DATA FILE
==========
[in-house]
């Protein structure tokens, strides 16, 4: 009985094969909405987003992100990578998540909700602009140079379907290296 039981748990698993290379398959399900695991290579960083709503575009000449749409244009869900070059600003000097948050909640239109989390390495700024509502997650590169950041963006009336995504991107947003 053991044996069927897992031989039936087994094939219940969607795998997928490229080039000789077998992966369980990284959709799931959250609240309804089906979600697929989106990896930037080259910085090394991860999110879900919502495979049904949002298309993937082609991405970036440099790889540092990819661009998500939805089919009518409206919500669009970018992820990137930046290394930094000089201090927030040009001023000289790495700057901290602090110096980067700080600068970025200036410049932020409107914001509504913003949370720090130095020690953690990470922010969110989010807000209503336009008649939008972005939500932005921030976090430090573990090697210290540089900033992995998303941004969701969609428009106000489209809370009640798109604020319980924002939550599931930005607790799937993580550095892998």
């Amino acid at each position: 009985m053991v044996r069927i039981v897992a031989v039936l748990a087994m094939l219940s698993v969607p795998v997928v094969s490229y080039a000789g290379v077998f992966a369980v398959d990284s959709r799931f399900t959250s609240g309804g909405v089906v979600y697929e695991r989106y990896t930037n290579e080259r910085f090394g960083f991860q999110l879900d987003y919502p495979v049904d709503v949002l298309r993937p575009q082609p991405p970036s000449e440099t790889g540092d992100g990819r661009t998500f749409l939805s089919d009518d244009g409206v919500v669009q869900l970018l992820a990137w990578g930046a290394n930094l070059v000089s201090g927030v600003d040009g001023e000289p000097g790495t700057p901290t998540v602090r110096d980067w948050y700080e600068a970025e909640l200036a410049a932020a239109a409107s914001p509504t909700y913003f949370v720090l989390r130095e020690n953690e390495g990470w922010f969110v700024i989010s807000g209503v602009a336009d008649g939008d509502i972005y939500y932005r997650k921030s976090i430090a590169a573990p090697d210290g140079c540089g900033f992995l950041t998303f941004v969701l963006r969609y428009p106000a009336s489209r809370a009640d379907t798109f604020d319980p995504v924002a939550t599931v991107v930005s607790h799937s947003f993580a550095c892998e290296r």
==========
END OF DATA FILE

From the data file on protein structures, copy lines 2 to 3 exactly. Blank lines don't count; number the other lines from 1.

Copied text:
């Protein structure tokens, strides 16, 4: 009985094969909405987003992100990578998540909700602009140079379907290296 039981748990698993290379398959399900695991290579960083709503575009000449749409244009869900070059600003000097948050909640239109989390390495700024509502997650590169950041963006009336995504991107947003 053991044996069927897992031989039936087994094939219940969607795998997928490229080039000789077998992966369980990284959709799931959250609240309804089906979600697929989106990896930037080259910085090394991860999110879900919502495979049904949002298309993937082609991405970036440099790889540092990819661009998500939805089919009518409206919500669009970018992820990137930046290394930094000089201090927030040009001023000289790495700057901290602090110096980067700080600068970025200036410049932020409107914001509504913003949370720090130095020690953690990470922010969110989010807000209503336009008649939008972005939500932005921030976090430090573990090697210290540089900033992995998303941004969701969609428009106000489209809370009640798109604020319980924002939550599931930005607790799937993580550095892998």
């Amino acid at each position: 009985m053991v044996r069927i039981v897992a031989v039936l748990a087994m094939l219940s698993v969607p795998v997928v094969s490229y080039a000789g290379v077998f992966a369980v398959d990284s959709r799931f399900t959250s609240g309804g909405v089906v979600y697929e695991r989106y990896t930037n290579e080259r910085f090394g960083f991860q999110l879900d987003y919502p495979v049904d709503v949002l298309r993937p575009q082609p991405p970036s000449e440099t790889g540092d992100g990819r661009t998500f749409l939805s089919d009518d244009g409206v919500v669009q869900l970018l992820a990137w990578g930046a290394n930094l070059v000089s201090g927030v600003d040009g001023e000289p000097g790495t700057p901290t998540v602090r110096d980067w948050y700080e600068a970025e909640l200036a410049a932020a239109a409107s914001p509504t909700y913003f949370v720090l989390r130095e020690n953690e390495g990470w922010f969110v700024i989010s807000g209503v602009a336009d008649g939008d509502i972005y939500y932005r997650k921030s976090i430090a590169a573990p090697d210290g140079c540089g900033f992995l950041t998303f941004v969701l963006r969609y428009p106000a009336s489209r809370a009640d379907t798109f604020d319980p995504v924002a939550t599931v991107v930005s607790h799937s947003f993580a550095c892998e290296r």